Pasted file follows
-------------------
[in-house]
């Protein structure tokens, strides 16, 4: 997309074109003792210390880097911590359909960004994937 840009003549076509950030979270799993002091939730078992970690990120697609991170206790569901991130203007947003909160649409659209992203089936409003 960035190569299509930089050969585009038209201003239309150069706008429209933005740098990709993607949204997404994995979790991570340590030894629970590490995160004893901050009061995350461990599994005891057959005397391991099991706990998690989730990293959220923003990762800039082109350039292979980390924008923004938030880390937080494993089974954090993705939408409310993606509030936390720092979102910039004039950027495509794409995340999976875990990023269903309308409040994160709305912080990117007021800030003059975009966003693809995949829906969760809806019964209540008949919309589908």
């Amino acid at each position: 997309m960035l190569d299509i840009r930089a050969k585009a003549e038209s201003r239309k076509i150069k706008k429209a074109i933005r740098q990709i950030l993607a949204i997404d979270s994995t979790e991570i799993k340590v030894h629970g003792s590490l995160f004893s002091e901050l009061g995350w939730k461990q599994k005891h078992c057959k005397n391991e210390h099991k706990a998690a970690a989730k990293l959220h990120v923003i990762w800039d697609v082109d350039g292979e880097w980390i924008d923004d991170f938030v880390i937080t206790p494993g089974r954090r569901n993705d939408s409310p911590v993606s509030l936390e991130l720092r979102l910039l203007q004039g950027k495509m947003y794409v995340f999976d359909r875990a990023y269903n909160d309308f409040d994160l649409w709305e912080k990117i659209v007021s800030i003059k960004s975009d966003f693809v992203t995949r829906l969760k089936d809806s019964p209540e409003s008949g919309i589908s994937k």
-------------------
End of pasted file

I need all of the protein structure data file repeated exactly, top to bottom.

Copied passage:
[in-house]
């Protein structure tokens, strides 16, 4: 997309074109003792210390880097911590359909960004994937 840009003549076509950030979270799993002091939730078992970690990120697609991170206790569901991130203007947003909160649409659209992203089936409003 960035190569299509930089050969585009038209201003239309150069706008429209933005740098990709993607949204997404994995979790991570340590030894629970590490995160004893901050009061995350461990599994005891057959005397391991099991706990998690989730990293959220923003990762800039082109350039292979980390924008923004938030880390937080494993089974954090993705939408409310993606509030936390720092979102910039004039950027495509794409995340999976875990990023269903309308409040994160709305912080990117007021800030003059975009966003693809995949829906969760809806019964209540008949919309589908």
């Amino acid at each position: 997309m960035l190569d299509i840009r930089a050969k585009a003549e038209s201003r239309k076509i150069k706008k429209a074109i933005r740098q990709i950030l993607a949204i997404d979270s994995t979790e991570i799993k340590v030894h629970g003792s590490l995160f004893s002091e901050l009061g995350w939730k461990q599994k005891h078992c057959k005397n391991e210390h099991k706990a998690a970690a989730k990293l959220h990120v923003i990762w800039d697609v082109d350039g292979e880097w980390i924008d923004d991170f938030v880390i937080t206790p494993g089974r954090r569901n993705d939408s409310p911590v993606s509030l936390e991130l720092r979102l910039l203007q004039g950027k495509m947003y794409v995340f999976d359909r875990a990023y269903n909160d309308f409040d994160l649409w709305e912080k990117i659209v007021s800030i003059k960004s975009d966003f693809v992203t995949r829906l969760k089936d809806s019964p209540e409003s008949g919309i589908s994937k």